• who also attend school,

  • eight year-old Amit and six-year-old Anita.

  • Until recently,

  • the mother brought the children to school herself,

  • but the work required in the farm suffered for it.

  • That's why a couple of days ago,

  • her son and her daughter started to go on their own.

  • Especially in the morning, they are all a bit tensed.

  • No one knows how dangerous the way to school will be today.

  • And these are the last moments Ambika and her children

  • share until evening.

  • Quickly, they slip into their school uniforms,

  • and off they go

  • on their dangerous two-hour-long way to school.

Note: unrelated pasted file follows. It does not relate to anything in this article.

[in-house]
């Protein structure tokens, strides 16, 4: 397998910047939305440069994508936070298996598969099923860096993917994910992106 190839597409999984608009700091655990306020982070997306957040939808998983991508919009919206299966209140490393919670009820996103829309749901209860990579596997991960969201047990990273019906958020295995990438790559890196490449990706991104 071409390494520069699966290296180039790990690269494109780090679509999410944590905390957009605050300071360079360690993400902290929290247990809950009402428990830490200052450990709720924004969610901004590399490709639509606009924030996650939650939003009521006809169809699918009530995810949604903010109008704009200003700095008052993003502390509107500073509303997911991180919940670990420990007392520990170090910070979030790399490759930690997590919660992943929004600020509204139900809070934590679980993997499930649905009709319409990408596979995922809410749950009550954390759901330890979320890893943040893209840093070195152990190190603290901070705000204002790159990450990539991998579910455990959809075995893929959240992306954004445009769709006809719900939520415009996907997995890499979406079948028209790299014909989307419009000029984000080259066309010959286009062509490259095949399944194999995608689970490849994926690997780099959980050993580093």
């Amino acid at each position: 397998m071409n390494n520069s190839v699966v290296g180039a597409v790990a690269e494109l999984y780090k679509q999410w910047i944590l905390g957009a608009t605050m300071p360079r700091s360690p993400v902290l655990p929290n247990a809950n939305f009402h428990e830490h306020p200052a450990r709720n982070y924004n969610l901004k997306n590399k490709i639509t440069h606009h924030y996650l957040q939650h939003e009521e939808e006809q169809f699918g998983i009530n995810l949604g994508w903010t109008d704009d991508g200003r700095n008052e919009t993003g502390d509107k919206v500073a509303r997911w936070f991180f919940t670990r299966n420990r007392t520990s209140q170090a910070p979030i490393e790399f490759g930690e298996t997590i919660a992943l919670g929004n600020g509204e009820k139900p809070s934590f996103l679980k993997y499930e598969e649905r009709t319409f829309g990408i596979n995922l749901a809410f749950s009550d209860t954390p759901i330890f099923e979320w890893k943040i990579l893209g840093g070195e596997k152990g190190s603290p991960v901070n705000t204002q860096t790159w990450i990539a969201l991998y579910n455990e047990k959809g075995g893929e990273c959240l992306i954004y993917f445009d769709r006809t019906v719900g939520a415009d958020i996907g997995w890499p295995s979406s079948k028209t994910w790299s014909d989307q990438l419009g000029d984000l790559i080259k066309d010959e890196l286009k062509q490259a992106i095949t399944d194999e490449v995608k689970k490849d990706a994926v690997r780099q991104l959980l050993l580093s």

• (pleasant music)

  • After working in the fields, Ajit is also getting ready.

  • In two hours, at 10 o'clock,

  • school starts down in the valley

  • on the other side of the river.

  • Not bad going such a long way for a dream.

  • -: When I grow up, I want to become a pilot.

  • It must be great to be a pilot and fly around the world.

  • (speaks in foreign language)

  • Narrator: Together with his sister Sapana,

  • Ajit hits the road,

  • leaving behind a worried family.

  • Most of all, a mother who knows all too well

  • about this way to school.

  • -: Every day I'm afraid to send my children off to school.

  • Everybody in my family has gotten hurt

  • on the way down to the valley.

  • My son, my daughter, myself,

  • even my husband hurt himself.

  • Ajit: Often, I'm afraid I might slip and hurt myself.

  • I'm also afraid of wild animals

  • like jackals, monkeys, or tigers.